"In the 17th century, the artists aimed to show a large variety and variation in their still life bouquets, as you can see in the paintings. They had a brilliant eye for detail, not only painting the flowers; just look around the bouquets and discover that the paintings are populated with insects, butterflies, caterpillars, and critters. They were discovering the world simultaneously, like scientists. In general red, white, and pink were dominant colors. Yet the painters mixed all kinds of colors, also using bi-colored flowers. You could say that the designs were very colorful indeed. At the beginning of the 17th century, there was the main focus on the rarity and preciousness of the flowers. Over the course of this century, the type of flowers becomes lusher and larger in shape. In 1639 Hans Bollongier painted a somewhat 'messier' bouquet than his predecessors; less frontal, less symmetry. The flowers at the back are less exposed to light, which gives the work more depth. In the second half of the 17th century the flower still life was upgraded, resulting in 'exploding' bouquets. The tulip, columbine (aquilegia), and lapwing flower (fritillaria) were joined by special varieties such as Provence garden rose, snowball (viburnum), and poppy (papaver). Willem van Aelst and Jan Davidsz. de Heem turned their flower still lifes into true spectacles. Everything had to visually seduce: hidden flowers, little creepers everywhere, beautiful light effects, lots of colors, and beautiful vases."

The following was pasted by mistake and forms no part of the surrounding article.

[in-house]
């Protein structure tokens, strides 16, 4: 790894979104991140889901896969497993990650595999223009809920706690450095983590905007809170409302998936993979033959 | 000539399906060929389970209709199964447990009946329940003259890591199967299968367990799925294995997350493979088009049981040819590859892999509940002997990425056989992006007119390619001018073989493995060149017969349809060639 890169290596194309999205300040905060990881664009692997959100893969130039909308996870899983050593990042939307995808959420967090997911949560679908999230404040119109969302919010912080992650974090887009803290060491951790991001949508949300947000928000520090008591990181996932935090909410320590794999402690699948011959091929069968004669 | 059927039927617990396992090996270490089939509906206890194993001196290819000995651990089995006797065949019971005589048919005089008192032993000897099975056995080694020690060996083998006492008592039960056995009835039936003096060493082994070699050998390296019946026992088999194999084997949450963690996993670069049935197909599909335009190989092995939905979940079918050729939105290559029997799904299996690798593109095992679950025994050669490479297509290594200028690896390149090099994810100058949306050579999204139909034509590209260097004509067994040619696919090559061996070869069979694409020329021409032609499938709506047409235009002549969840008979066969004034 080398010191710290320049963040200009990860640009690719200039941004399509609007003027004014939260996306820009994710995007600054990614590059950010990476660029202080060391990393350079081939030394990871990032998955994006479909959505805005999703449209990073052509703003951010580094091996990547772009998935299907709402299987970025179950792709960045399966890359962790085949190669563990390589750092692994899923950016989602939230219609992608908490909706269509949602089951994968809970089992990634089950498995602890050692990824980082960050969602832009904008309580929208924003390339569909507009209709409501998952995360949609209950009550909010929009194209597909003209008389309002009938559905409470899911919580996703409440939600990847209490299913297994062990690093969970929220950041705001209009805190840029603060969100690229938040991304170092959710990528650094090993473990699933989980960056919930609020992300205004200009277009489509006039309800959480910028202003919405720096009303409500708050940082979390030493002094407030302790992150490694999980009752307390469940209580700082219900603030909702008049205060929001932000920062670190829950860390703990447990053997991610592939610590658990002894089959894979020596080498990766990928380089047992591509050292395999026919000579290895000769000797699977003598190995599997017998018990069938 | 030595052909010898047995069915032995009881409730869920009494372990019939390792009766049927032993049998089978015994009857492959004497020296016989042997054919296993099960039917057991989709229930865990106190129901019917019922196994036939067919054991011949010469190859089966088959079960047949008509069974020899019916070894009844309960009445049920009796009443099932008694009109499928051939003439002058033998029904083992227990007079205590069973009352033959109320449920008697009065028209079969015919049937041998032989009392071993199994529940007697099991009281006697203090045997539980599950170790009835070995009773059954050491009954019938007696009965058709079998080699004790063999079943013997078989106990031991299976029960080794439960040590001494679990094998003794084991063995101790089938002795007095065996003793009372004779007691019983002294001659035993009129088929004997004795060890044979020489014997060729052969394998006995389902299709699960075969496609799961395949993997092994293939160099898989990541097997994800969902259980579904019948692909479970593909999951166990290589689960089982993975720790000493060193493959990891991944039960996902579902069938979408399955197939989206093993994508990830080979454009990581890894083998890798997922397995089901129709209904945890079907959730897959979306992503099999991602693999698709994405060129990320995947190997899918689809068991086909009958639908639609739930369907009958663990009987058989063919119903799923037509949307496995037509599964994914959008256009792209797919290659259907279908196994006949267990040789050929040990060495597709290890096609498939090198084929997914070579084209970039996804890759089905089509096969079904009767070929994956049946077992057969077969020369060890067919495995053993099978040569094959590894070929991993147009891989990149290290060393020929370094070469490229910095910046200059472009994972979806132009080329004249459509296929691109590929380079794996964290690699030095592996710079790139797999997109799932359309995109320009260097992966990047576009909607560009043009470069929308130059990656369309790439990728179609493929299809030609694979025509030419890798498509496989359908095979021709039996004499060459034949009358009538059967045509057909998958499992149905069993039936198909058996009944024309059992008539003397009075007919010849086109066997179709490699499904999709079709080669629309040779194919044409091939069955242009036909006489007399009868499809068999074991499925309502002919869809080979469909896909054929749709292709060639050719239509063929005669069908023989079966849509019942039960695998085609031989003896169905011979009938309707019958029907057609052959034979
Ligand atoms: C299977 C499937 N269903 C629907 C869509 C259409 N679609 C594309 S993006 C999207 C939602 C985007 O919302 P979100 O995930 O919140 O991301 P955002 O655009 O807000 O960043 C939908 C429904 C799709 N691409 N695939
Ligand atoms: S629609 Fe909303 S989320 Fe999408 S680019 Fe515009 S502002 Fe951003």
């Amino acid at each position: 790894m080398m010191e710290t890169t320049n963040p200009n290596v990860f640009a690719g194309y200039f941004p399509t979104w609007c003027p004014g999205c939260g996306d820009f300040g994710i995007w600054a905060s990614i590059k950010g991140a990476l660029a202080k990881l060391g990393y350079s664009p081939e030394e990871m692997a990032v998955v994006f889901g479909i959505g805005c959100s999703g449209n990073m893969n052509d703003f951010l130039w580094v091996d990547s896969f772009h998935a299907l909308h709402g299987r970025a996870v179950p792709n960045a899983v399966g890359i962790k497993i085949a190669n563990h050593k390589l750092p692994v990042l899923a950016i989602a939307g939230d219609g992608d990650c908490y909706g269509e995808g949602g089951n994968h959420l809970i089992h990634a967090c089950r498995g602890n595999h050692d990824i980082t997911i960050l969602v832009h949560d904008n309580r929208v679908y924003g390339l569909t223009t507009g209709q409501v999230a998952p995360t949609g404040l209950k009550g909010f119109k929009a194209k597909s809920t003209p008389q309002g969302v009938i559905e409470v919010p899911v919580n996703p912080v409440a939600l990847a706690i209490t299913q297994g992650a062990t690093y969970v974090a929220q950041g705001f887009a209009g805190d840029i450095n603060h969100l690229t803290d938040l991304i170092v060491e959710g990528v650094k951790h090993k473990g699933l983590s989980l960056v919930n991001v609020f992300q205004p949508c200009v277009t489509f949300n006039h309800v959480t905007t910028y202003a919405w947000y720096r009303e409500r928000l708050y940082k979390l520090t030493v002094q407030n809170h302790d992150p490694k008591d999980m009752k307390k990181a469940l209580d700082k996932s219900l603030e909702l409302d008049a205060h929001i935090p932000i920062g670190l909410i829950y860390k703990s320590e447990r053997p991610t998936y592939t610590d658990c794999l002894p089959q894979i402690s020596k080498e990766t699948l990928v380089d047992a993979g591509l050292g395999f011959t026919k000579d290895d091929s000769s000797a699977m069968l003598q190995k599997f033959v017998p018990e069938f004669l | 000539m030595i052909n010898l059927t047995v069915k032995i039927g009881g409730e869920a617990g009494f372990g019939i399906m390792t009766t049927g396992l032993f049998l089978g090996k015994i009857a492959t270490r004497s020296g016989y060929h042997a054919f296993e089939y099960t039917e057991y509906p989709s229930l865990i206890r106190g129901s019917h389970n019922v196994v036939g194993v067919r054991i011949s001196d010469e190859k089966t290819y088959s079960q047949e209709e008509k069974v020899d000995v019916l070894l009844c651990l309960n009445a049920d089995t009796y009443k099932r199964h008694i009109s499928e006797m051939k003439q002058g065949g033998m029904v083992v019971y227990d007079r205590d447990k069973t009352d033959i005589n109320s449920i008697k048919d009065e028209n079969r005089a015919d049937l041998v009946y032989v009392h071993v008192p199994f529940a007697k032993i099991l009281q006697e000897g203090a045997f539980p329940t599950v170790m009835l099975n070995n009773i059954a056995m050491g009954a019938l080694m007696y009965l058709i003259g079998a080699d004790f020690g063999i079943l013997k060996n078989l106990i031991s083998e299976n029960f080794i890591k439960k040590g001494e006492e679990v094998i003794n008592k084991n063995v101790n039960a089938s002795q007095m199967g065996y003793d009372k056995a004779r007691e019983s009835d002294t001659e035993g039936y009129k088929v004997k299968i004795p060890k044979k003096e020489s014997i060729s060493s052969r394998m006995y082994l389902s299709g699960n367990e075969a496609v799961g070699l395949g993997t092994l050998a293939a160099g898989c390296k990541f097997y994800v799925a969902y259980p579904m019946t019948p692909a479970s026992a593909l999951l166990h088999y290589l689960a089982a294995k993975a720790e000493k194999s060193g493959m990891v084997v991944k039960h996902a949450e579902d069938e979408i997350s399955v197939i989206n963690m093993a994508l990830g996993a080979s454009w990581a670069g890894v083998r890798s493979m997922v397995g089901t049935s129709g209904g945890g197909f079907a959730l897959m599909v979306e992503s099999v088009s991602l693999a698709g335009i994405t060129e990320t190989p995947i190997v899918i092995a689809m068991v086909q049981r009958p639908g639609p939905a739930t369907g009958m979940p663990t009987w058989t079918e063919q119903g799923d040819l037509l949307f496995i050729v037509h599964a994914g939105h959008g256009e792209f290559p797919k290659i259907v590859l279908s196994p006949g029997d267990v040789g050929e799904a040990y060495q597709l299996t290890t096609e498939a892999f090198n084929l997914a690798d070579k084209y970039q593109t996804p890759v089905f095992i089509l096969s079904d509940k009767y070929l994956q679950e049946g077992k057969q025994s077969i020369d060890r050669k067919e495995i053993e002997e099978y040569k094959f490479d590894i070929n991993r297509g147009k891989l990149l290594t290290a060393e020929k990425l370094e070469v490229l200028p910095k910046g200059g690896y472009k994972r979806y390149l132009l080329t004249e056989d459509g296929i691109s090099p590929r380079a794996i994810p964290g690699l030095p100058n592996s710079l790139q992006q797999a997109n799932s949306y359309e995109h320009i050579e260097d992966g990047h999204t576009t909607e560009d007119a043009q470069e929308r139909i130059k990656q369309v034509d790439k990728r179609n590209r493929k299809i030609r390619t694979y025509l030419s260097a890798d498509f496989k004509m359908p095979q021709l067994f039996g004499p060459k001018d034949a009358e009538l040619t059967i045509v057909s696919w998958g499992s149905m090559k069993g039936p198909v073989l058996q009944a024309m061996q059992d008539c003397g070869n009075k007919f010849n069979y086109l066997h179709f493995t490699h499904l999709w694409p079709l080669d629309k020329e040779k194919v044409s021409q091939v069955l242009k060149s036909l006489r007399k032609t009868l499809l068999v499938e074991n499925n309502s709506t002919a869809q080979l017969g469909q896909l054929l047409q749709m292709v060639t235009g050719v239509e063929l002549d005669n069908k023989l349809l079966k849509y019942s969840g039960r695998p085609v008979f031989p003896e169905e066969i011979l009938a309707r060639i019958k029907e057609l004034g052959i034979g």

"The same cannot be said of the works of Abraham Mignon. Around 1700, the fireworks in the vases decreased slightly and the painters returned to a somewhat calmer flower image. A sign of the times at the end of the 17th century is that sometimes a brown leaf can also be seen, as an indication of withering, decay. In Rachel Ruysch, one of the successful female painters in this genre, we find a more modest bouquet in 1700, which shows this withering. Ruysch has even cut off one flower in the painting. Flowers, and their short lifespan, could represent the transience of life itself. It gradually became clear that the genre was on the decline, just like the Golden Age of welfare was over for the Netherlands. Fortunately, with 'In Full Bloom' we are able to show a great overview of this beautiful era, the legacy of the Golden Age of Floral Art."
Visit 'In Full Bloom'
Go see this colorful exhibition in 2022! 'In Full Bloom' (Dutch: 'In Volle Bloei') can be visited from 10 February until 6 June 2022 in the Mauritshuis, The Hague, Netherlands. Click this link to plan your visit.